Scrutiny Over NYPD Tactics After Chokehold Death of Unarmed Man

New York Police Department Commissioner Bill Bratton announced Wednesday that every member of the department will undergo mandatory retraining on the use of force after the death of Eric Garner, a Long Island man who died in police custody after being put into a chokehold—a move that has been banned since 1993.

Garner’s death prompted public outrage when a viral video showed officers using a chokehold to arrest Garner for allegedly selling untaxed cigarettes, an example of the kind of petty crime targeted by the NYPD’s highly criticized “broken windows” approach to policing.

Garner, a 43-year-old father of six, was asthmatic; in a video recording of the confrontation, he gasps, “I can’t breathe, I can’t breathe” at least eight times as he is dragged to the ground and restrained.

The Staten Island District Attorney’s Office has launched a criminal investigation into Garner’s death. Two NYPD officers were suspended after the incident, including Daniel Pantaleo, who initiated the assault, as well as four EMTs who failed to give Garner proper medical assistance.

Pantaleo has a history of allegedly abusing his power; he has been sued twice for civil rights violations in the past two years.

Garner’s death exemplifies a consequence of the broken windows policy. The tactic operates under the idea that targeting petty and minor infractions, such as loitering, trespassing, or in this case, allegedly peddling loose cigarettes on the street, helps reduce and prevent more serious crimes like assault and murder. Bratton has cited it as the cause of a drastic reduction in crime during the 90s, when he previously served as police commissioner. In a disturbing parallel to Garner’s case, Bratton’s first tour also saw the death of Anthony Baez, an asthmatic black man, who was killed when an NYPD officer put him in a chokehold.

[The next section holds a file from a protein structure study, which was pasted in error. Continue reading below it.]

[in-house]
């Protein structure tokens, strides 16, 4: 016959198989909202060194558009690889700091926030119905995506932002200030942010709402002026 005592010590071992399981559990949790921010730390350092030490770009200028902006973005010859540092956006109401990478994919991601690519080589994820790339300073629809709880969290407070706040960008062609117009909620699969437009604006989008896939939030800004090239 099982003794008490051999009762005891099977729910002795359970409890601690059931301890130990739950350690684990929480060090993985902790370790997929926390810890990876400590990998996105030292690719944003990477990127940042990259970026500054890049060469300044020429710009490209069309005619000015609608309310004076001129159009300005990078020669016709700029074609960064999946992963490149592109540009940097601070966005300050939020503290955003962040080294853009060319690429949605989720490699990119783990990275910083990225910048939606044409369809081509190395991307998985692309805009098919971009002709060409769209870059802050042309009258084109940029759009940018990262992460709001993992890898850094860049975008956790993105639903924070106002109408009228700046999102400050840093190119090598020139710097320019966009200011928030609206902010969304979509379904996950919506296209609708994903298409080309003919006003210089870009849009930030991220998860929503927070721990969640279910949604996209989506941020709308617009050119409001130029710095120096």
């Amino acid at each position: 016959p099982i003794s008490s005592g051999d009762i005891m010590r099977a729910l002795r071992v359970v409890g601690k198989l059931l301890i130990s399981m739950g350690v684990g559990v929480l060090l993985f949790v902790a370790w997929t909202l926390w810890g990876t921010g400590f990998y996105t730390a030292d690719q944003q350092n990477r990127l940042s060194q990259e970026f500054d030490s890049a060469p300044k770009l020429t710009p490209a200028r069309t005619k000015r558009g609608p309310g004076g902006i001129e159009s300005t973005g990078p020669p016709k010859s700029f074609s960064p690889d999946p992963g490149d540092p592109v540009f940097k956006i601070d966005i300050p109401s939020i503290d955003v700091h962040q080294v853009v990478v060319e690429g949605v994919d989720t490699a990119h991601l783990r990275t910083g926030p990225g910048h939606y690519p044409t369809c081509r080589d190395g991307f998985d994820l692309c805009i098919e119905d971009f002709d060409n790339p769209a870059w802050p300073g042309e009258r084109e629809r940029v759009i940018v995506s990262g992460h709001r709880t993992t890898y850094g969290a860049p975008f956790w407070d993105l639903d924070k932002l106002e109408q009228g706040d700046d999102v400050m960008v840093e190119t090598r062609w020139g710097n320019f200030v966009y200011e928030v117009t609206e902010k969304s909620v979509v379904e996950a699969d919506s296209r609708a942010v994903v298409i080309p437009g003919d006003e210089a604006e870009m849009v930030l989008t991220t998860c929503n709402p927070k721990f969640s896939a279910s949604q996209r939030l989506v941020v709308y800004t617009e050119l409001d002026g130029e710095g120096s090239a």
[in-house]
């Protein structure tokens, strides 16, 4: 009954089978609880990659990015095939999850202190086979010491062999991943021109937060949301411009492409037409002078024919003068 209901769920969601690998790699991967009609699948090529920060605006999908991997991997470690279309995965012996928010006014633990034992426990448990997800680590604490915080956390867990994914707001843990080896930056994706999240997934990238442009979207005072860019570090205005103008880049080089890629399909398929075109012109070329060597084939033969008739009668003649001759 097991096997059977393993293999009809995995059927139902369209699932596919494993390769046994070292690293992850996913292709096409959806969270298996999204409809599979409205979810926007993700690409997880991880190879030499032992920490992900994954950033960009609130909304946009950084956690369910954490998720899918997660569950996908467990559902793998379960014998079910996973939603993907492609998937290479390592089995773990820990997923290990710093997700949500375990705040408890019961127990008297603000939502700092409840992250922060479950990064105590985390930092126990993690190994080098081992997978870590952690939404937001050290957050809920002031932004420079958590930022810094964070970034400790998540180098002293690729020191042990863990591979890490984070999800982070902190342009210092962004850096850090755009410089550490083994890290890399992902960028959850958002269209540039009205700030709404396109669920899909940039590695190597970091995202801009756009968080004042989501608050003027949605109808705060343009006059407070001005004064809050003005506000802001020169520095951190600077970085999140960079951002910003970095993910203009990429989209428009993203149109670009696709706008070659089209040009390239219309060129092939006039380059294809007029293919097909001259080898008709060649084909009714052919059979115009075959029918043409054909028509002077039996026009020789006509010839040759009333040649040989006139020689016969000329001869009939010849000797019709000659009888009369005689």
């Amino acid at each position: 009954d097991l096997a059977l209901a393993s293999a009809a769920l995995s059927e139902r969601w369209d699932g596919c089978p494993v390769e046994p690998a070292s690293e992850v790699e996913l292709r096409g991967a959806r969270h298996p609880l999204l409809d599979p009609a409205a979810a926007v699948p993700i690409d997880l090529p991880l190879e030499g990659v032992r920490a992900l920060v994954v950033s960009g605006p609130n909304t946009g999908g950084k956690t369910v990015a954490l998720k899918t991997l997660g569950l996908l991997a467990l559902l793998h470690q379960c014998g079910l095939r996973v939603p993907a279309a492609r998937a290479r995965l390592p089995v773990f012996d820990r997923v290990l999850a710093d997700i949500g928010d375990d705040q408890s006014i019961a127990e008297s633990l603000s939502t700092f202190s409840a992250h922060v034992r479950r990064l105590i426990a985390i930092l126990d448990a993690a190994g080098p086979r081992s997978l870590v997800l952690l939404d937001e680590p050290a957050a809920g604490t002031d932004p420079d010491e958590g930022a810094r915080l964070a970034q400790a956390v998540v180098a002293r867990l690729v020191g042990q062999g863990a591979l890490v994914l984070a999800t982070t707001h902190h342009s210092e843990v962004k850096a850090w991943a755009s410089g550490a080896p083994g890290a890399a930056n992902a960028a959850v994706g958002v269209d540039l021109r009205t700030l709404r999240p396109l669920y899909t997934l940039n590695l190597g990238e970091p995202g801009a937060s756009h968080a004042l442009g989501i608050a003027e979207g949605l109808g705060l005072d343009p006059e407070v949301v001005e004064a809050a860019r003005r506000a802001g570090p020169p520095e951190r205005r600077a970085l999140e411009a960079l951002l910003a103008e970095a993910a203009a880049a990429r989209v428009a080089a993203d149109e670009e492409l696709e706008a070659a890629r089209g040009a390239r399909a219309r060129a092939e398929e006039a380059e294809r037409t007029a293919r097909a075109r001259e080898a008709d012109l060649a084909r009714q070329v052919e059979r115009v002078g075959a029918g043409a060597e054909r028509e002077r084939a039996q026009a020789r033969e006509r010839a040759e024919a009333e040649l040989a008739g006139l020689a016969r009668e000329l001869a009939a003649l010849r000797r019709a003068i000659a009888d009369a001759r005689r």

“Why does the NYPD see fit to throw someone in a chokehold over 50 cent cigarettes?”
—Jose Trujillo, New Yorkers Against BrattonCritics of the policy have said it has not significantly helped in reducing the crime rate in New York and other big cities, and that it perpetuates widespread racial discrimination and increases risk of police brutality in otherwise nonviolent encounters. As Columbia law professor Patricia J. Williams wrote for The Nation, “New Yorkers have lived in the shadow of broken windows policing for two decades, during which time the policy has intimidated, dispossessed and humiliated millions of innocent people,” also noting that it led to the implementation of New York’s infamous and unconstitutional stop-and-frisk policy. A 2006 study by the University of Chicago found that there was “no support… for the proposition that broken windows policing is the optimal use of scarce law enforcement resources.”

During a rally on Monday, Brooklyn College sociology professor Alex Vitale called it an example of over-policing and racial profiling. “There is very little support for the idea that broken windows policing in and of itself is responsible for the crime drop,” Vitale said. “[It] over-polices communities of color and criminalizes young black and Latino men in particular.”

Jose Trujillo, a leader of the activist group New Yorkers Against Bratton, spoke at the rally as well, asking, “Why does the NYPD see fit to throw someone in a chokehold over 50 cent cigarettes?”